Soviet cities are awful. Access roads are full of holes and run next to smoke belching operations or past derelict factory complexes and heaps of rusted scrap steel. The large grey concrete apartment blocks (“kvartiri”) are strung one after the other with no decoration or levelling in between. When we went in for a museum, e-mail or a meal-out, we tried to make our way out of the city, with no signposting, to be in the countryside before dark (11pm).

City dwellers also have their vegetable gardens (“dachas”) outside the cities, without which they would not survive. They earn very little and salaries are often in arrears. In streets and along main roads people sit entire days trying to trade a few sunflower seeds, some lilies or berries and mushrooms from the forest for a few Kopecks.

We were driving in circles in Ekaterinburg (Sverdlovsk) when we realised we were being followed. It was a kind Russian who could speak some English. He took us to a friend’s computer game centre where we were able to use the Internet; fast and cheap. This was the city where Sverdlovsk had orchestrated the murder of the last Tsar, Nicholas II, his wife, 5 children and servants. We walked through a park with large rock samples from the Ural mountains. Our guidebook recommended the Opera and Ballet theatre restaurant. We were delighted that it’s menu had coloured pictures of all the dishes. As everywhere in Russia, the menu states the exact weight of each item on the plate, even down to the slice of lemon at 10g!

The main road went through the outer suburbs of Omsk. There were no road signs. First there was the area with faceless apartment blocks, rutted roads with poor drainage. In a section with log houses we came across some neat food stores., with the usual inexpensive but good Russian bread. The shops had “Magazin” or “Produkti” written on the front. Inside every item was very clearly marked. A customer has to queue three times. First to order, then to pay at the cashier and then to collect the goods (Trust nobody….).

Novosibirsk was another functional sprawling industrial city. In front of the Opera and Ballet theatre were the typical Soviet statues of peasant, soldier, worker and Lenin. It was a surprise to find an absolutely delightful Gallery of 20th Century Russian Art with paintings, ceramics and puppets.

Centre of Asia

We took a 1700km side excursion to a remote corner of Russia. Set in picturesque grass covered mountains, on the upper Yenisey river is the Republic of Tuva, renowned for its nationalistic Asian people, throat singing and the Centre of Asia Monument.

Tuva: Kyzil; Centre of Asia

For overnight parking, we moved from the river closer to the hotel. The entire night there was loud disco music, cars revving, shouting drunks and people patting Dipli and kicking the wheels. The following day we met an Irish professor of English who says he earns about 15¢US an hour at the local university. He showed us his vegetable garden outside Kyzyl. It was close to a camp of typical tents made of felt, where we heard throat singing and had a typical Tuvian meal with salty tea and a clear drink made from fermented milk.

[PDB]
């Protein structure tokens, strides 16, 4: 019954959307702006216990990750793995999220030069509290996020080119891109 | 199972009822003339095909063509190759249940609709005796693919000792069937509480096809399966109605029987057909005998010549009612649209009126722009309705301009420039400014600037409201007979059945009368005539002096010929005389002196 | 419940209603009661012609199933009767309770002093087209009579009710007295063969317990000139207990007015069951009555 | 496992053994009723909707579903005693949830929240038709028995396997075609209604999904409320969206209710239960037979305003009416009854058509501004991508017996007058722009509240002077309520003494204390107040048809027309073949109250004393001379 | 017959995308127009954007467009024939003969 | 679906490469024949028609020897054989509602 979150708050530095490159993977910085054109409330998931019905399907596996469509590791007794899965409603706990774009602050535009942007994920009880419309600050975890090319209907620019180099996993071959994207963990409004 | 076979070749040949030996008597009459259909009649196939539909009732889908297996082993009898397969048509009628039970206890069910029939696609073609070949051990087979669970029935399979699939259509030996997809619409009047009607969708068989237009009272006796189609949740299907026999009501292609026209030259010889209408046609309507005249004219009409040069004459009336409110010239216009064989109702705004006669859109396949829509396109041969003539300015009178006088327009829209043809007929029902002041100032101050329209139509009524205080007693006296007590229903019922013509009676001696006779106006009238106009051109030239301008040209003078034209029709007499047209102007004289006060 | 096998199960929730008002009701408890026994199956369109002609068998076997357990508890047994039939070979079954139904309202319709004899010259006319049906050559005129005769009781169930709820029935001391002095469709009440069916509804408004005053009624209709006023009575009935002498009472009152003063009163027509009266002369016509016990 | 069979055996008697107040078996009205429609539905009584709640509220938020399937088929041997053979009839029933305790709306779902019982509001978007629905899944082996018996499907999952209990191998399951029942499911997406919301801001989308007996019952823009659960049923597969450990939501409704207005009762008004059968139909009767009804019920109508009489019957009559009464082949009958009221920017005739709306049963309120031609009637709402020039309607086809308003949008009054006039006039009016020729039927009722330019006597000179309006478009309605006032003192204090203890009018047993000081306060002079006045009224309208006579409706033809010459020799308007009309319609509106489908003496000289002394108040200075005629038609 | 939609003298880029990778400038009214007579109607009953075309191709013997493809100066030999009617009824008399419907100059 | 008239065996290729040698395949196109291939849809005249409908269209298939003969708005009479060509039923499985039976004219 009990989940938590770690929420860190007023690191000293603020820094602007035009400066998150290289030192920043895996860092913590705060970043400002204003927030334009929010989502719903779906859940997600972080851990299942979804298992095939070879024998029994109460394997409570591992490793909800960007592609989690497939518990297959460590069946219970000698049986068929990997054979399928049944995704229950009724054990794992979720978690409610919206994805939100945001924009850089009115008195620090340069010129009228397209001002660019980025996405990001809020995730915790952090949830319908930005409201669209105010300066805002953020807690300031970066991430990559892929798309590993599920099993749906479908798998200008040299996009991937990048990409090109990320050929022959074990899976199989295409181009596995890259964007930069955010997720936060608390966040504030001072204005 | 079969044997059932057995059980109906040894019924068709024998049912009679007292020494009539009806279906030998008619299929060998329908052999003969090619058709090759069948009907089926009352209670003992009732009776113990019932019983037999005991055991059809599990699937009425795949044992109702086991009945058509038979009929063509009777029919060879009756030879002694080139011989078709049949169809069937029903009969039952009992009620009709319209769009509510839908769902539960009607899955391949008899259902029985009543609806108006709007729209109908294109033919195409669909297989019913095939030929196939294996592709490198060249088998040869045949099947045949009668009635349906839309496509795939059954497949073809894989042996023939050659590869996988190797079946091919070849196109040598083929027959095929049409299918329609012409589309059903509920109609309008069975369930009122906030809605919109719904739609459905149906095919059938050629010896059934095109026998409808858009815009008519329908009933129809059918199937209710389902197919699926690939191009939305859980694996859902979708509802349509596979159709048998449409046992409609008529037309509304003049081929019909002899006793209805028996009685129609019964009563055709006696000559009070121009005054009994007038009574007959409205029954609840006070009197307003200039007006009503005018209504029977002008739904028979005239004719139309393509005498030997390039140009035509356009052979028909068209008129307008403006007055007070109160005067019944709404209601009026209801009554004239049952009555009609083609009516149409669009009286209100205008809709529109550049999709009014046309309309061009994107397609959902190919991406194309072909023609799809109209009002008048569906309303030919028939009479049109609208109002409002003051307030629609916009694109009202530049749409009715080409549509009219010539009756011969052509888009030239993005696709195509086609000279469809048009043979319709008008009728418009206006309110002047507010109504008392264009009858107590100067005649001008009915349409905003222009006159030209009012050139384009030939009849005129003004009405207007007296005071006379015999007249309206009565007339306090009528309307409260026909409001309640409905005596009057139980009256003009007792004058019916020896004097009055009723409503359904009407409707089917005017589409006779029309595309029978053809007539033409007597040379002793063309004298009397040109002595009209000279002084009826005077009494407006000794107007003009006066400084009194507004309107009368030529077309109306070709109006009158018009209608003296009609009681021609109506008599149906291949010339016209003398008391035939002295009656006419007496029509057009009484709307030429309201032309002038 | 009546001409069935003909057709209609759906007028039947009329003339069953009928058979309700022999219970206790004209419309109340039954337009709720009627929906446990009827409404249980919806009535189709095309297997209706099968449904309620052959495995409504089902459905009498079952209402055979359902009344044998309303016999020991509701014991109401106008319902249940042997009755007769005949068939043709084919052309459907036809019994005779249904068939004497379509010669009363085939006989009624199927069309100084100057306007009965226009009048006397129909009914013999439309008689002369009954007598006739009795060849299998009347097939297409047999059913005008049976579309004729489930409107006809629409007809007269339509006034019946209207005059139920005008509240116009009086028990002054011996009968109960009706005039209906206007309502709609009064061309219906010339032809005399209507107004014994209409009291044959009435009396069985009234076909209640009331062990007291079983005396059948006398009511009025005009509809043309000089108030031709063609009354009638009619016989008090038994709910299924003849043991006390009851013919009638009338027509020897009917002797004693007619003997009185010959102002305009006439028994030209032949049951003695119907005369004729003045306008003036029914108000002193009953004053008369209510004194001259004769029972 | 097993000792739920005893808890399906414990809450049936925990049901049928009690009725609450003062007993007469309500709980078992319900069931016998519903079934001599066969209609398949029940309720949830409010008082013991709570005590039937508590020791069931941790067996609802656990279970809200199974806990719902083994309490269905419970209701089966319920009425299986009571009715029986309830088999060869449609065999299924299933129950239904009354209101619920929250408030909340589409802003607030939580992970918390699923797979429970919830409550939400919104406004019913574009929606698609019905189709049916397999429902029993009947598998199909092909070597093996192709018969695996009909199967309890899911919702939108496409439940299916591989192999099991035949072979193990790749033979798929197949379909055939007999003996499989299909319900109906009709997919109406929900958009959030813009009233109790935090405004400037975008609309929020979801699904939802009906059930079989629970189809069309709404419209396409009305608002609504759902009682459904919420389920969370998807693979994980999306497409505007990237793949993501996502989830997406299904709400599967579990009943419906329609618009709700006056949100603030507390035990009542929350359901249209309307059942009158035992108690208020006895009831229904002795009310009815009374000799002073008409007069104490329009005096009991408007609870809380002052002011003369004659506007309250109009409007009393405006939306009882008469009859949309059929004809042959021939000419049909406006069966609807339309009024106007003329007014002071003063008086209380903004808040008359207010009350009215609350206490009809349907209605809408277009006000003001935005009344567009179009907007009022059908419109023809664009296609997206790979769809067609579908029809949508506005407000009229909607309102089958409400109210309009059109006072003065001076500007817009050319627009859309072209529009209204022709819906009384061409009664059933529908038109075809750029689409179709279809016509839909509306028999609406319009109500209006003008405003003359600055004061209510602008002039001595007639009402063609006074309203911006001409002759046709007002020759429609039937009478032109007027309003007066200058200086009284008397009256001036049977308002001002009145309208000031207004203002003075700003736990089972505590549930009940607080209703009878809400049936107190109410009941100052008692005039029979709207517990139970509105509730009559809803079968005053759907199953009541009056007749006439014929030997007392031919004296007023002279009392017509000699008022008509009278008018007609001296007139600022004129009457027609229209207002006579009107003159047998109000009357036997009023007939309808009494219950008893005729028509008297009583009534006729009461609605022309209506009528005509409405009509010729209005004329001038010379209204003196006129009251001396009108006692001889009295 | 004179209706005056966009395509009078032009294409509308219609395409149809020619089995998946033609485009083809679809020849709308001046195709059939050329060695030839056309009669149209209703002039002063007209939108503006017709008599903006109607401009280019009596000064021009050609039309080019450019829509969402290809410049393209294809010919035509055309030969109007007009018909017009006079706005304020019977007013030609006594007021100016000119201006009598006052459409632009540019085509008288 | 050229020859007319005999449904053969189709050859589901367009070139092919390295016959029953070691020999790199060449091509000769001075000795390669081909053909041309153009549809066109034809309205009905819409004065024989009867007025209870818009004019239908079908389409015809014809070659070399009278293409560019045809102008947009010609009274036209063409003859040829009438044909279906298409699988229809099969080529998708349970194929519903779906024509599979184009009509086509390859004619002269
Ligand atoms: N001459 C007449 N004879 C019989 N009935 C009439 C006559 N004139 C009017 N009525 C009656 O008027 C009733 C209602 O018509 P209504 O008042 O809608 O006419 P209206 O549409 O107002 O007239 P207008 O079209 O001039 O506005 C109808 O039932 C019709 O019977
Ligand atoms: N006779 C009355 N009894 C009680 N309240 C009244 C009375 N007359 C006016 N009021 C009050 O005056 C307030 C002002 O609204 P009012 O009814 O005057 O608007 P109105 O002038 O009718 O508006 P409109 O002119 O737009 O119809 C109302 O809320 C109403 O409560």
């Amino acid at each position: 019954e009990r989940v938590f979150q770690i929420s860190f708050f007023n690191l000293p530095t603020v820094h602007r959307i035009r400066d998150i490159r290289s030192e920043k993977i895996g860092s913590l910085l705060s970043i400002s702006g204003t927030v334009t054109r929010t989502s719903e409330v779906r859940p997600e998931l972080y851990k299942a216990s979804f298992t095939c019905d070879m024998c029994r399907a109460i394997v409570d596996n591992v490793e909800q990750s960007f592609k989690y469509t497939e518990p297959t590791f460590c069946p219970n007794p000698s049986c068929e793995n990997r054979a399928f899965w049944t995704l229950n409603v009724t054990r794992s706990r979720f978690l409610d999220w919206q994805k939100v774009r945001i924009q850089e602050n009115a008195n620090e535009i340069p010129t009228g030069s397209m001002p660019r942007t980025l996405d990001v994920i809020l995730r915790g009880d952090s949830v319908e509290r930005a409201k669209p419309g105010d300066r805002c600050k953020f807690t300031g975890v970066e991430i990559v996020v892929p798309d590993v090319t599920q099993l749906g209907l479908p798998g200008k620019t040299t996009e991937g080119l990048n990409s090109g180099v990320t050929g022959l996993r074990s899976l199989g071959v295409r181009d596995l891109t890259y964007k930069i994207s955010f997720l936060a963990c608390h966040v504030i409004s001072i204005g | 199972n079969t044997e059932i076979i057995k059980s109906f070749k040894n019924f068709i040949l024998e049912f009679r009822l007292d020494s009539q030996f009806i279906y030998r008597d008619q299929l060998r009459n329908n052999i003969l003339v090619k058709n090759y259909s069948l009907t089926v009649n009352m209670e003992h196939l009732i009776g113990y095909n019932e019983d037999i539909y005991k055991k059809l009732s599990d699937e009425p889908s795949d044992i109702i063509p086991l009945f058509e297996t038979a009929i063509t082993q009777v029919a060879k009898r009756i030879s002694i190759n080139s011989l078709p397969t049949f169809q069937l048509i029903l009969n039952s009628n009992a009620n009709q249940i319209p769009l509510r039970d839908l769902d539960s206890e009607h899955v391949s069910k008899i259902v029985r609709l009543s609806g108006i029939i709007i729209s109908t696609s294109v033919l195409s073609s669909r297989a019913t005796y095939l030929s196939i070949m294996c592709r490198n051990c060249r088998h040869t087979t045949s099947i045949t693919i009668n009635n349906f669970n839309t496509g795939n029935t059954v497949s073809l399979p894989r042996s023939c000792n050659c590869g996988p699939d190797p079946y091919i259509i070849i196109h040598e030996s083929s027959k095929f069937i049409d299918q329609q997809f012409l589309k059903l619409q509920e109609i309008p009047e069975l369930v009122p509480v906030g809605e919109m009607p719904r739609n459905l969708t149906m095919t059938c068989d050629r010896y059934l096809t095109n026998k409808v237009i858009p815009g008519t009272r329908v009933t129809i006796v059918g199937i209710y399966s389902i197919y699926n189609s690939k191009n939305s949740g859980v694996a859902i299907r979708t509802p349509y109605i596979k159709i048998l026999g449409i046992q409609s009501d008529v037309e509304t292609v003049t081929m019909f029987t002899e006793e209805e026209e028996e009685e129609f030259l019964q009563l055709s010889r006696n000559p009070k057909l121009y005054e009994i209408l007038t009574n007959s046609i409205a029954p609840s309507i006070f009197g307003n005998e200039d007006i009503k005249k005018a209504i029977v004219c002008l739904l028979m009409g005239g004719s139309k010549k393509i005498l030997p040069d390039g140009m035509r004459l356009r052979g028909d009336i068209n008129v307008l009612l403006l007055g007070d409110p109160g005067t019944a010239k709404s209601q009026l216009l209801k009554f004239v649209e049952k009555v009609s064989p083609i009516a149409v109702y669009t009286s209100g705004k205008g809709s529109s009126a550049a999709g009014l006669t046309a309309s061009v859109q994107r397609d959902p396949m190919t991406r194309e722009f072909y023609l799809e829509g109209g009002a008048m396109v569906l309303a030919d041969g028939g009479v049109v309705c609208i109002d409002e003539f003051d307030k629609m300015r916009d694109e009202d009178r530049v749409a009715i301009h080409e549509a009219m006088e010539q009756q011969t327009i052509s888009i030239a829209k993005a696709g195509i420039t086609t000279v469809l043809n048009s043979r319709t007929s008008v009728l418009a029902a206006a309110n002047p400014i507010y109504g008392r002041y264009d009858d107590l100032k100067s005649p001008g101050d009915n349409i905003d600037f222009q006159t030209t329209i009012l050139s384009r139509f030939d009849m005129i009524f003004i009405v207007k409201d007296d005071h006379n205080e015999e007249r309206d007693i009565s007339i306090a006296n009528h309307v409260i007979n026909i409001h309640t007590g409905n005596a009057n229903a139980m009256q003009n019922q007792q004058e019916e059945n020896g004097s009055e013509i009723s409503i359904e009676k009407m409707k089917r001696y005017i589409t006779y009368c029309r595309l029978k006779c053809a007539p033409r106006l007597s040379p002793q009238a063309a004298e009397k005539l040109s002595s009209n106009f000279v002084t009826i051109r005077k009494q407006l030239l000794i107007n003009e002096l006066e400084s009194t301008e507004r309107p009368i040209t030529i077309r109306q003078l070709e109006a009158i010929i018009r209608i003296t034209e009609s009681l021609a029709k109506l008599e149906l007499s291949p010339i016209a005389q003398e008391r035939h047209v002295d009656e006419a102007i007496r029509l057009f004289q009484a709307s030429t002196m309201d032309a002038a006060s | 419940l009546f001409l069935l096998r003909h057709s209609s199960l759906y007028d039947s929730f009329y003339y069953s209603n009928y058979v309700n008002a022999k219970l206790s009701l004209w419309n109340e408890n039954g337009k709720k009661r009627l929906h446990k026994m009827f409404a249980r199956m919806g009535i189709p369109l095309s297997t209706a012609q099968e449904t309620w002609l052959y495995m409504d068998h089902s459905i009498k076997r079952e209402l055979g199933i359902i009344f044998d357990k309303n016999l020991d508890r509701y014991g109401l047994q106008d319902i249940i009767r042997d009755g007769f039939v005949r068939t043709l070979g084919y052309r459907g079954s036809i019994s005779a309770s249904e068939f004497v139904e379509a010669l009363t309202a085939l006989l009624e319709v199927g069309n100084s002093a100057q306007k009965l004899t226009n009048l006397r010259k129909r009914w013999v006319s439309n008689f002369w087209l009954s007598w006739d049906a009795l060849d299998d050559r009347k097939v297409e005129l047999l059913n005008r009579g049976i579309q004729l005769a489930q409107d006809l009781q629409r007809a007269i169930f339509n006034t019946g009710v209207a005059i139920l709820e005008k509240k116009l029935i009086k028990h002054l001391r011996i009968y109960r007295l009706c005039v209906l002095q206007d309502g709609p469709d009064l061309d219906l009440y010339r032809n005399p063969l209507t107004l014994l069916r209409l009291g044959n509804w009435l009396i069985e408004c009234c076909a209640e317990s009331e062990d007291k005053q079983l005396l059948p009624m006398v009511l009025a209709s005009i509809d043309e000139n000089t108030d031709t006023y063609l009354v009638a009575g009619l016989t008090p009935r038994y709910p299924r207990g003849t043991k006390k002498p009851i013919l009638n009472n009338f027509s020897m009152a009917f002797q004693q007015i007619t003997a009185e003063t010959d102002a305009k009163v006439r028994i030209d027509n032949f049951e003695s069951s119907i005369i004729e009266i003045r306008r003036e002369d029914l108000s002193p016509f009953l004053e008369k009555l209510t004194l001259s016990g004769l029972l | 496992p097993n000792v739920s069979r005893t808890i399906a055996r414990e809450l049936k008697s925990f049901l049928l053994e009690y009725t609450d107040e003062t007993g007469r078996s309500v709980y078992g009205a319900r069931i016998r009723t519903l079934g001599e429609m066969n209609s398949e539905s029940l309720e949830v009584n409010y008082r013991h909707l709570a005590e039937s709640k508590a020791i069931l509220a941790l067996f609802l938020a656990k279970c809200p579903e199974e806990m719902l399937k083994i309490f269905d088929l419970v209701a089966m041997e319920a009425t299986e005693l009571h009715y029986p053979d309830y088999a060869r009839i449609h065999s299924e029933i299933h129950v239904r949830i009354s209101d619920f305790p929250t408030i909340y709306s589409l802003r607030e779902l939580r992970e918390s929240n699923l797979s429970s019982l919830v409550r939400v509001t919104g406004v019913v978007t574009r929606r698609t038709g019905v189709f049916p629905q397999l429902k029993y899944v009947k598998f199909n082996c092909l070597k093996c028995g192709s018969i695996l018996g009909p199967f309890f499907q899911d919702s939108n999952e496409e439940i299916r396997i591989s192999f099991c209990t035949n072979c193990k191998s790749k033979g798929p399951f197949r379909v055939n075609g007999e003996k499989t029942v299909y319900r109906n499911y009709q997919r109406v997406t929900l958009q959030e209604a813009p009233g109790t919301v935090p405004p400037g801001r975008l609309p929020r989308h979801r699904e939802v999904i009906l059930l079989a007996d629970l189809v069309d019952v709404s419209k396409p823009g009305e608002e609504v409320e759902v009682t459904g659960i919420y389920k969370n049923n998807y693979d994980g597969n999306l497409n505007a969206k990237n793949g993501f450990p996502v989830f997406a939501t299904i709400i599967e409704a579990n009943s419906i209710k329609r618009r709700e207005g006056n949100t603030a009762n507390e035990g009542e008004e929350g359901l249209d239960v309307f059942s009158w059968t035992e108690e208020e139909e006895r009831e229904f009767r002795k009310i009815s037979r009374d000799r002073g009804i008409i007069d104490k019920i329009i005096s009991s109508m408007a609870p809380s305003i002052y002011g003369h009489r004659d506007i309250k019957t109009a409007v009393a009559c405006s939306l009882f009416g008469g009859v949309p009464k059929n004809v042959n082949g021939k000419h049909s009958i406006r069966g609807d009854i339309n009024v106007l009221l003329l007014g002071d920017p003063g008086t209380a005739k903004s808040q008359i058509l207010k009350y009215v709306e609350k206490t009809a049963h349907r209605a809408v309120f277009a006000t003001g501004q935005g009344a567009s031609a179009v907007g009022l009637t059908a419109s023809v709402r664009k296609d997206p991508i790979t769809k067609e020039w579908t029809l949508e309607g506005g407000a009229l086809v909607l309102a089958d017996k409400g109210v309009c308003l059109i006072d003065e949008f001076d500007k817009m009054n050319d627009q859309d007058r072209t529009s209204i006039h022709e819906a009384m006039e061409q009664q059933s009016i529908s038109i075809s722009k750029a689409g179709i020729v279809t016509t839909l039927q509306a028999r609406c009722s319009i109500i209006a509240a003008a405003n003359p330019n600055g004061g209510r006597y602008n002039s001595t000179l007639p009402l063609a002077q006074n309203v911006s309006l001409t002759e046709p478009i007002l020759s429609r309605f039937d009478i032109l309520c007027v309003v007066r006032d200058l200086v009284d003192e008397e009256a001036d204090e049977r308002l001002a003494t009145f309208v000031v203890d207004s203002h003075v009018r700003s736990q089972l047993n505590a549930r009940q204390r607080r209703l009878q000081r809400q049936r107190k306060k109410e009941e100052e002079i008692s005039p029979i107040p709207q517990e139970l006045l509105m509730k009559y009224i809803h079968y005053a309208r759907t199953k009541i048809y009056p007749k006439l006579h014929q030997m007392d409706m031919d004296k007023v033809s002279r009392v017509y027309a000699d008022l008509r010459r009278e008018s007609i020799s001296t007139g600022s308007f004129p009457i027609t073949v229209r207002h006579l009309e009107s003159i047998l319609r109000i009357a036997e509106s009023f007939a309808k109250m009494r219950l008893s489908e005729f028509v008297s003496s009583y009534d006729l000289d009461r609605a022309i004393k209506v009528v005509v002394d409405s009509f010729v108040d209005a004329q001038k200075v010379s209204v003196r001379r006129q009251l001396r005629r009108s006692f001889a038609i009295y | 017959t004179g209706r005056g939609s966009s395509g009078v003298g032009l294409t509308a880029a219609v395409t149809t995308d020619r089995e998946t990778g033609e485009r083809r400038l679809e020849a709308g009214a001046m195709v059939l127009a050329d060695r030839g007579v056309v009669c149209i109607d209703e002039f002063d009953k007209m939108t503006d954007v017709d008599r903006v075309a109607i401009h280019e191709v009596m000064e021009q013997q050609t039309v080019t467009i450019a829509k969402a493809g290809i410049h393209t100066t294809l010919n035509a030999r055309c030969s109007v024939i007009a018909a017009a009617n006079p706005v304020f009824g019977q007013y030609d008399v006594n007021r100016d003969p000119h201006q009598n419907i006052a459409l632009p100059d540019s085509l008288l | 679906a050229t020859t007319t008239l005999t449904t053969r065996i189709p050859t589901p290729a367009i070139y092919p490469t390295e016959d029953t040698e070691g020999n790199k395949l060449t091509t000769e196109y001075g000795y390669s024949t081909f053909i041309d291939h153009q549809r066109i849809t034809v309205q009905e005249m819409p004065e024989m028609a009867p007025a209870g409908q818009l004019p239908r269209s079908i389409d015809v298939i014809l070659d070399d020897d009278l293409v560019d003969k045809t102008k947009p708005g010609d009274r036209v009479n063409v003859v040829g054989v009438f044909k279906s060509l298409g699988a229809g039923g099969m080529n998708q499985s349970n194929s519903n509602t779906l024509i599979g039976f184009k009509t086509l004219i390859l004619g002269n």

Back in Krasnoyarsk we were on the Trans Siberian route again.

Street decorations were still illuminated hammer-and-sickle emblems. A local man escorted us to a street market to buy a new tube for Dipli. The business centre of the Hotel Krasnoyarsk had expensive e-mail and good views over the Yenisey river. Boats go 2000km up this River to the Arctic Ocean. It was 30°C and we cooled off on the deck of a hotel ship.

Net prevents butterflies from clogging radiator.

By the end of June, when we reached Irkutsk, the Russian gardens had started producing: for the first time fresh lettuce and carrots and also strawberries were being sold by street vendors. Our first stop at Lake Baikal was close to Irkutsk. It had a bustling parking bay with souvenir sellers, fish smokers, day-trippers in Russian cars and Japanese 4x4 vehicles. A Russian businessman invited us for a hotel dinner and some Baikal Vodka. At the next two camps we had the pebbly beach and the beautiful Lake to ourselves and watched the sunset at 22h30. The lake is crystal clear, drinkably pure. When frozen, the ice is also transparent. It is 636km long (as far as Jhb to Durban). It is the deepest at 1637m, largest in volume, and the world’s most ancient lake. Nowhere have we been more impressed by the Trans Siberian Railway as an engineering feat as around Lake Baikal over marshes and bridges through tunnels and taiga; Moscow to Vladivostok : 9200km (6½ days.).

From where we entered Russia at St. Petersburg to leaving for Mongolia, just beyond Ulan Ude, we had travelled over 9000km in 50 days.

Russia: Ulan Ude: Dipli meets Lenin